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U.S. Interior Secretary Deb Haaland visits Albany to highlight Biden administration investments

 Congressman Paul Tonko with U.S. Interior Secretary Deb Haaland
Dave Lucas
Congressman Paul Tonko with U.S. Interior Secretary Deb Haaland

U.S. Interior Secretary Deb Haaland visited the University at Albany today to discuss offshore wind energy and how it ties into President Joe Biden’s agenda.

In town to speak with elected officials and local leaders, Haaland said investments from President Biden’s Investing in America agenda will support the offshore wind energy industry and lead to job growth.

"This morning, we toured the port of Albany, where we saw the progress being made on the construction of the offshore wind expansion project and learned more about collaborative efforts between the Port of Albany, its contractors and developers and the New York State Energy Research Development Authority to advance the offshore wind supply chain and create jobs and community revitalization in a clean energy economy," Haaland said. "We also received a briefing from port and NYSERDA leadership on how the ongoing work across the area will strengthen the economy, environment and energy future in Albany and communities across the state. This collaborative effort is a centerpiece of President Biden's Investing in America agenda, including the administration's goal to deploy 30 gigawatts of offshore wind energy capacity by 2030. This creates good paying jobs, promotes equity and inclusion, bolsters energy security, all while contributing to New York's ambitious goal of nine gigawatts of offshore wind by 2035."

In January 2021, officials celebrated the selection of the Port of Albany as the first offshore wind tower manufacturing site in the United States, a $357 million dollar project to manufacture 150 offshore wind towers annually. Expectations include hundreds of new green energy jobs.

Democratic Congressman Paul Tonko of the 20th district says Capital Region wind projects at the Ports of Albany and Coeymans will reap some $14 billion in investments.

"Offshore wind, with the opportunities for the towers, the foundations, the fins to be manufactured with skilled labor that we have here with ports that are equipped and ready to go with plant modernization monies that are part of the infrastructure bill," said Tonko. "That having together, put together, not only the resources in the Inflation Reduction Act, but the policy language, which provides certainty and predictability for investment tax credits and production tax credits. This is part of a masterful plan that will make certain that we move forward and move forward with a sound technological background and foundation that will enable us to incorporate these changes in a way that will provide for a better outcome, a better world. And so as we look at the entire east coast, that we conserve, I see us as an epicenter of offshore wind opportunity."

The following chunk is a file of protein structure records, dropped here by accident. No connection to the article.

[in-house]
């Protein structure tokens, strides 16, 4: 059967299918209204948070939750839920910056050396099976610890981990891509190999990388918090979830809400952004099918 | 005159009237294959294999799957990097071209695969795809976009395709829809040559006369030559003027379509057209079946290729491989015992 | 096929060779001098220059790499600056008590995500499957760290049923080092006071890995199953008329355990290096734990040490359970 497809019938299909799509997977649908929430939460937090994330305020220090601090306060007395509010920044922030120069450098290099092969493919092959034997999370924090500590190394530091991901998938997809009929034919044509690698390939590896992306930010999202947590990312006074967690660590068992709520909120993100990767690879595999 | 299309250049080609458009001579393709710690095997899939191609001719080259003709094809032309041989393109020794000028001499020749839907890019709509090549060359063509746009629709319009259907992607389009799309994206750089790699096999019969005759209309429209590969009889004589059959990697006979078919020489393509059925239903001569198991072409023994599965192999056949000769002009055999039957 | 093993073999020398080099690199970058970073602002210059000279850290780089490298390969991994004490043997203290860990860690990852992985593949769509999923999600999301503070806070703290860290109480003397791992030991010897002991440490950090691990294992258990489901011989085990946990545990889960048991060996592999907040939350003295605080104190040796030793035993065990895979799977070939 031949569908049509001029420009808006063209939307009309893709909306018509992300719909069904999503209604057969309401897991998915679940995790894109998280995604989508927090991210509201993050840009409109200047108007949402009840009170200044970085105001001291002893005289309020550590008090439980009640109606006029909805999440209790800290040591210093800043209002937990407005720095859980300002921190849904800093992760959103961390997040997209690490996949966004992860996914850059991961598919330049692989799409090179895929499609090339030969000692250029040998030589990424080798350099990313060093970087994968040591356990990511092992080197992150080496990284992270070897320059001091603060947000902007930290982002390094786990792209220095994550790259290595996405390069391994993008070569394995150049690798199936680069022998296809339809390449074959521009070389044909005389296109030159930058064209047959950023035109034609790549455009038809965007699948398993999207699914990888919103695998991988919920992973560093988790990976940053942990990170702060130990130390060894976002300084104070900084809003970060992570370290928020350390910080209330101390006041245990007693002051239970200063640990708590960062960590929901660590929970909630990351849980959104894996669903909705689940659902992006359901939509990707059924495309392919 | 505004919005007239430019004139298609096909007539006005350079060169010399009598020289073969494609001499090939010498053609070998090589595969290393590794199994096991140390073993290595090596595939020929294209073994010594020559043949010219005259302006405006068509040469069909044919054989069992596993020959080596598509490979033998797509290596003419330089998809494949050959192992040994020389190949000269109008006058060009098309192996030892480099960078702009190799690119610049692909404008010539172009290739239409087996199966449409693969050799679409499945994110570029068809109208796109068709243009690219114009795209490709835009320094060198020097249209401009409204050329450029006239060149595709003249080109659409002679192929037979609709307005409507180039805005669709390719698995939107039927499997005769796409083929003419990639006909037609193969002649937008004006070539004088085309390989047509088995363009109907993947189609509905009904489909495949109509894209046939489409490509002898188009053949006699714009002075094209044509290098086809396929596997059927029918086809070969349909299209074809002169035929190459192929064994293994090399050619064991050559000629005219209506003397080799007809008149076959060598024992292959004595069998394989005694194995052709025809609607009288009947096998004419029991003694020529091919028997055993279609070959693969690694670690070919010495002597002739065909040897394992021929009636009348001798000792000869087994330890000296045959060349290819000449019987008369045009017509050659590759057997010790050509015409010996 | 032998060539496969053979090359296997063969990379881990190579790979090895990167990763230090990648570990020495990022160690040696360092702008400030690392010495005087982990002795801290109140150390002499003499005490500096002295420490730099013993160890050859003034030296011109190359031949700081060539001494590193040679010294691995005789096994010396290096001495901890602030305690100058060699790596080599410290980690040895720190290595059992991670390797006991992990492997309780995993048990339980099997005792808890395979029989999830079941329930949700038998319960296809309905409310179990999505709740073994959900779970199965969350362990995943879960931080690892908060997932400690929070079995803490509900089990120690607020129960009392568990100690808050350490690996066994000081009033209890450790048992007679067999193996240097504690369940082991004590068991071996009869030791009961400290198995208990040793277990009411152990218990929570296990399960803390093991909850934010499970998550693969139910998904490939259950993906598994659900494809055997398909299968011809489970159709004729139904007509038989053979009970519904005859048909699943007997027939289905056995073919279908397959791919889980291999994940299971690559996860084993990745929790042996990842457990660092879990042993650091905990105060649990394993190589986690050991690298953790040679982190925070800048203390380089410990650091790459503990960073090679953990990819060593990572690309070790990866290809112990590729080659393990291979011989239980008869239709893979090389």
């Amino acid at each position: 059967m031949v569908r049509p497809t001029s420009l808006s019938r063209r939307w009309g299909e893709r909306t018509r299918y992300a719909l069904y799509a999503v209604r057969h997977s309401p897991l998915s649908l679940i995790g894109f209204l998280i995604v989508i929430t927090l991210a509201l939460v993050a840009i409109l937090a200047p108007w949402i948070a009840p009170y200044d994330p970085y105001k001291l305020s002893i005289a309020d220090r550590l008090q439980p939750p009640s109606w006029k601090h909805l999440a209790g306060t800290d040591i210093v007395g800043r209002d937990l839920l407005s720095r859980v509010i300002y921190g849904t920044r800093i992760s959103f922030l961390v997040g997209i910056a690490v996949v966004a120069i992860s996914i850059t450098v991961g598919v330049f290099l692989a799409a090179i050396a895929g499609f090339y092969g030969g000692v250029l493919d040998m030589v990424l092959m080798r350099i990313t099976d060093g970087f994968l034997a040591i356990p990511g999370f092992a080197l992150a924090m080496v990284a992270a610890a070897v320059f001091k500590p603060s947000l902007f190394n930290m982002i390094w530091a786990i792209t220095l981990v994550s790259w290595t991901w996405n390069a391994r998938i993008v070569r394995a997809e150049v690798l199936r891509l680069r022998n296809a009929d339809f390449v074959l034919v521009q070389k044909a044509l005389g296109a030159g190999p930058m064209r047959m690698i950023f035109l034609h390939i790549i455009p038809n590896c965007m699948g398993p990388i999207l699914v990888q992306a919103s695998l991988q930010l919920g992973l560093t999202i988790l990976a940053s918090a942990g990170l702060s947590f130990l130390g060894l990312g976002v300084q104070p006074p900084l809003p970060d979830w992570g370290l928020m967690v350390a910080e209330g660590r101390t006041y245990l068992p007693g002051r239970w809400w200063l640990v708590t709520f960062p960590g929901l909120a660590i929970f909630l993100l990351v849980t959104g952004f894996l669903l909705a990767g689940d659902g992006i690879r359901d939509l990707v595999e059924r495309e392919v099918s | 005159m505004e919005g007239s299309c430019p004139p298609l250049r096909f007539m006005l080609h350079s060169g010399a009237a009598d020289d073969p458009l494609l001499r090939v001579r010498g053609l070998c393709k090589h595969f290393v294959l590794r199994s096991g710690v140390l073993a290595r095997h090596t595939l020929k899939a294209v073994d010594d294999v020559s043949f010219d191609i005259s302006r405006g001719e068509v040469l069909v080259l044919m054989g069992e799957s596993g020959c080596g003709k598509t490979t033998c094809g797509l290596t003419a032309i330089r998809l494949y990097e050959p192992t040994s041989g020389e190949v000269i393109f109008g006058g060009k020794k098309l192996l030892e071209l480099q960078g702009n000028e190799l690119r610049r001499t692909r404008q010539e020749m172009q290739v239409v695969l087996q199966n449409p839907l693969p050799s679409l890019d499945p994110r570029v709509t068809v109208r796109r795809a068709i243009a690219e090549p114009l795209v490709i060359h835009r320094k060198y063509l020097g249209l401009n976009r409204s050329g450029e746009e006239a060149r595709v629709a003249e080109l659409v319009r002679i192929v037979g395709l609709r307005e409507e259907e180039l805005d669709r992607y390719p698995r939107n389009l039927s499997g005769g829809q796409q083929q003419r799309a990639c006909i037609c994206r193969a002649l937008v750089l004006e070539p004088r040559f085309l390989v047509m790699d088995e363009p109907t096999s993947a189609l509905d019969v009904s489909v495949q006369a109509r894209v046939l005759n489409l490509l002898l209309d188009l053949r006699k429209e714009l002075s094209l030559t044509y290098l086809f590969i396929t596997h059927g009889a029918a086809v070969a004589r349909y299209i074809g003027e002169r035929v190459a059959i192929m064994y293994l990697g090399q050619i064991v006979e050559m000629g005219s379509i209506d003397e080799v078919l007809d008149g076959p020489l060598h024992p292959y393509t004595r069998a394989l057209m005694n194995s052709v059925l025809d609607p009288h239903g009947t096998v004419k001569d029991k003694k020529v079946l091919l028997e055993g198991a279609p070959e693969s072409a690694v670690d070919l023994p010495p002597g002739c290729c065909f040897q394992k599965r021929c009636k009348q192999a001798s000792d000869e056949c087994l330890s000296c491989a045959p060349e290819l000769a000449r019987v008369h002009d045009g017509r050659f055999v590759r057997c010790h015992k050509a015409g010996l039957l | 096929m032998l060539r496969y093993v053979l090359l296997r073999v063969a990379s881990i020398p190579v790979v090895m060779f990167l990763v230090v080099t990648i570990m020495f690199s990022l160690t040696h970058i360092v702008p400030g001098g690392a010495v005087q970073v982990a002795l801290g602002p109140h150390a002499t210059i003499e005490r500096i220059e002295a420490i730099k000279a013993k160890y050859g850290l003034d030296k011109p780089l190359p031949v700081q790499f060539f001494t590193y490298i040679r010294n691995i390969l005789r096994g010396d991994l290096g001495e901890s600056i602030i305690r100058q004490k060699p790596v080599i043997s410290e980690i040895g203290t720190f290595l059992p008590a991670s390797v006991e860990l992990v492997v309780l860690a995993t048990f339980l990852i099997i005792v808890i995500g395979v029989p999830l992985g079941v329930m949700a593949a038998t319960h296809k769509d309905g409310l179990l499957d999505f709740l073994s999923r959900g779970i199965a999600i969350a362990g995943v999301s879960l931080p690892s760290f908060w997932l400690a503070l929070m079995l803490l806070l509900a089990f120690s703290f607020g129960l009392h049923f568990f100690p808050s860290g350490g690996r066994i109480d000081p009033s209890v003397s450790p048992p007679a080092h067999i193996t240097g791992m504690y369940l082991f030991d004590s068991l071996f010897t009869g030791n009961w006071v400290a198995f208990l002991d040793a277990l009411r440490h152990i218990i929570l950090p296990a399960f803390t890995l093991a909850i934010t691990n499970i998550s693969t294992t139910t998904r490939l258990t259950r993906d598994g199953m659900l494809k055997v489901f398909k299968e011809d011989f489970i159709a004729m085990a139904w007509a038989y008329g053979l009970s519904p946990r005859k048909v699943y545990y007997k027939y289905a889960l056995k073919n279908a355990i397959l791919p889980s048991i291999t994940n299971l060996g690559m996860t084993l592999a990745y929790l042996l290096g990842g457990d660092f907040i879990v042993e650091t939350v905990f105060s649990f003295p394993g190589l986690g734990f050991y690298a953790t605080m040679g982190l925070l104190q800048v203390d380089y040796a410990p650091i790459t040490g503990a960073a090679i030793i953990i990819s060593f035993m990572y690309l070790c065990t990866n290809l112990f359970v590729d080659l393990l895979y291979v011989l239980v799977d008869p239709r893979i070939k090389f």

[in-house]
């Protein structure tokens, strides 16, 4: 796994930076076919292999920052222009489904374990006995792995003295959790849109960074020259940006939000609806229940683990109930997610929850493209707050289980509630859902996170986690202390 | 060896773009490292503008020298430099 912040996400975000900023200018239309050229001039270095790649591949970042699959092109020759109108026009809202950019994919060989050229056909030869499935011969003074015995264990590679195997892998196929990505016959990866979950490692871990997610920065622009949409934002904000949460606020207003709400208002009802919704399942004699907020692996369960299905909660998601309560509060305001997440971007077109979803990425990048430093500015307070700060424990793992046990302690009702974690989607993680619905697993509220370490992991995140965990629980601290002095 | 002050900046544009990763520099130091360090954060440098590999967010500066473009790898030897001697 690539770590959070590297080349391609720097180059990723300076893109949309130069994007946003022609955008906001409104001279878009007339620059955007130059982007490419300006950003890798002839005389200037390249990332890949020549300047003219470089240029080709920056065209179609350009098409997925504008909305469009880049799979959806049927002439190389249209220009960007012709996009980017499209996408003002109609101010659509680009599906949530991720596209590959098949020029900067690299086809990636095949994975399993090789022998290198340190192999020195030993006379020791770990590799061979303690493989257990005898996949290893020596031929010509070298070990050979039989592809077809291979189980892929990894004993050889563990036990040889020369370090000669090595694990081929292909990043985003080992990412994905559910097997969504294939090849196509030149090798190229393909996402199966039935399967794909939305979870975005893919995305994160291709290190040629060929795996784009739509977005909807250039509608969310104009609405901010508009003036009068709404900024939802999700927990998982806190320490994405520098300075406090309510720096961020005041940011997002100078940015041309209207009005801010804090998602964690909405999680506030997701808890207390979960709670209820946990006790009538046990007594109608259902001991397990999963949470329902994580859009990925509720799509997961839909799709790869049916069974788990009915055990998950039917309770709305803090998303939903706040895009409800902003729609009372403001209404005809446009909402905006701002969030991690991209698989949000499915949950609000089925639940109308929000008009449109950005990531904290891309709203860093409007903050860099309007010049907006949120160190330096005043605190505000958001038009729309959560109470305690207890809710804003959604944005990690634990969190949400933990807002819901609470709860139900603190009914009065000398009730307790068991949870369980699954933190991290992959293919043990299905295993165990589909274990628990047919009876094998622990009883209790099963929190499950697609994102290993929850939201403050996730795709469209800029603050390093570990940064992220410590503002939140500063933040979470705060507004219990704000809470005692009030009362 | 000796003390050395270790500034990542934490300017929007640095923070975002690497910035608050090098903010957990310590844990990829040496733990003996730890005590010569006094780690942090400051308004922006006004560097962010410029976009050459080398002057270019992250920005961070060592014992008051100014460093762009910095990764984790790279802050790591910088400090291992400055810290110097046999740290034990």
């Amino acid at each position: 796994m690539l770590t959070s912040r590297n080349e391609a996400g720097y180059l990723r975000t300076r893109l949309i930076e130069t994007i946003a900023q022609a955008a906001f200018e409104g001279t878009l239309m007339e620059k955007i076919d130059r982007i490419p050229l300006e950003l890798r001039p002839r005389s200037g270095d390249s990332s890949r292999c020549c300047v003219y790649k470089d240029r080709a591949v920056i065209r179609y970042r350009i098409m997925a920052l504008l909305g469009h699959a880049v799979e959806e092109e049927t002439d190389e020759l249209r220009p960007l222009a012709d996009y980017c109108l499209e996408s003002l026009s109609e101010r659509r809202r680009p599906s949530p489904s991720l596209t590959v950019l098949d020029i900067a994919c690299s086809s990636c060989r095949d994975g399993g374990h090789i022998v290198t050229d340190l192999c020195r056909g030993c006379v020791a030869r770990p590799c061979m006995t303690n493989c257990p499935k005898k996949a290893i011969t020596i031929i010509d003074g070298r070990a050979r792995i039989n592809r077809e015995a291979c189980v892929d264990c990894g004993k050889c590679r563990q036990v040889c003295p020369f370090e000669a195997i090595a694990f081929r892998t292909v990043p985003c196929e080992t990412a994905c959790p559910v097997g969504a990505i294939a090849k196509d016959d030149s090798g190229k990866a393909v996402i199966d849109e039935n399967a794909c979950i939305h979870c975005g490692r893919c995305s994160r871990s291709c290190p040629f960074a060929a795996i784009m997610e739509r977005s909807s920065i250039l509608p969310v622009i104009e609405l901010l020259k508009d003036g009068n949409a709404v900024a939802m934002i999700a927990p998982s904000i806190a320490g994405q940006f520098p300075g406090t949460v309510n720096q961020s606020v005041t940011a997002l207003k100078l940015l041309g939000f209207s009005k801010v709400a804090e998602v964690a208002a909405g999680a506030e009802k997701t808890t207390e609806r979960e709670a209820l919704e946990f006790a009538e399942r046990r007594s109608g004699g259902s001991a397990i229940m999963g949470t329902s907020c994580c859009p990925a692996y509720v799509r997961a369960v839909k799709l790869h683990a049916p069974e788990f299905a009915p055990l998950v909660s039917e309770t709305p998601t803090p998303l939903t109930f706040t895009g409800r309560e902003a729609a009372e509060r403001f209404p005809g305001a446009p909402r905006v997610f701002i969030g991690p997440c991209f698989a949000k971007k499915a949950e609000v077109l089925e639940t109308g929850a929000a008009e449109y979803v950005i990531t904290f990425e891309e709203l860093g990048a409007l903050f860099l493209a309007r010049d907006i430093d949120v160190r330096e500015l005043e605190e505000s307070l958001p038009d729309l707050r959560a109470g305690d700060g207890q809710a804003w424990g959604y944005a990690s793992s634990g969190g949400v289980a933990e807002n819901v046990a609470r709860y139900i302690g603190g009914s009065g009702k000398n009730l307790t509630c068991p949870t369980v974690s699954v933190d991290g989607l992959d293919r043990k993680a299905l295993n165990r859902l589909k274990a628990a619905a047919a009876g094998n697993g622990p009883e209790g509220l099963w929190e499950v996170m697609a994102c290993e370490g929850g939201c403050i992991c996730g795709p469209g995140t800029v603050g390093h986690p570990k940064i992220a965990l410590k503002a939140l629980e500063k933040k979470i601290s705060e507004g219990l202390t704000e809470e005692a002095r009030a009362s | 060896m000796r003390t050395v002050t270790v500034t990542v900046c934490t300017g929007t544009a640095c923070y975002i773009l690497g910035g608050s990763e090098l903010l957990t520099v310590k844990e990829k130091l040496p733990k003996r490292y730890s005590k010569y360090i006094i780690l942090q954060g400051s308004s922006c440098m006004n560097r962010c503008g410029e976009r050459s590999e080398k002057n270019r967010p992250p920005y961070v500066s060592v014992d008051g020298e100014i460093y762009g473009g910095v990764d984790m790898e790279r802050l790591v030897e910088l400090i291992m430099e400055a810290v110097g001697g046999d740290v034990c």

The project has dealt with pandemic related supply-chain issues, inflation and rising construction costs. In February, it was reported that developers were $300 million short of the money needed to build the factory. Port chief executive Rich Hendrick tells WAMC that figure holds today.

"Oh, the project is moving ahead," Hendrick said. "You know, we do have a realistic funding gap. We're looking at managing that in, in different ways. With the project as it is the Secretary and the congressman, we're here today. And they’ve seen the work that's going on. They’ve seen the improvements that have been made since February. And we're you know, we realistically, we're not getting around it, there is a funding gap.”

Hendrick says there's a long road ahead before the first finished wind tower heads down the river toward South Brooklyn. Hendrick says the project deadline is "floating" and welcomes the recognition the port is getting from the administration.

Secretary Haaland was due to be in Vermont Friday for a similar visit with state and local officials.

Dave Lucas is WAMC’s Capital Region Bureau Chief. Born and raised in Albany, he’s been involved in nearly every aspect of local radio since 1981. Before joining WAMC, Dave was a reporter and anchor at WGY in Schenectady. Prior to that he hosted talk shows on WYJB and WROW, including the 1999 series of overnight radio broadcasts tracking the JonBenet Ramsey murder case with a cast of callers and characters from all over the world via the internet. In 2012, Dave received a Communicator Award of Distinction for his WAMC news story "Fail: The NYS Flood Panel," which explores whether the damage from Hurricane Irene and Tropical Storm Lee could have been prevented or at least curbed. Dave began his radio career as a “morning personality” at WABY in Albany.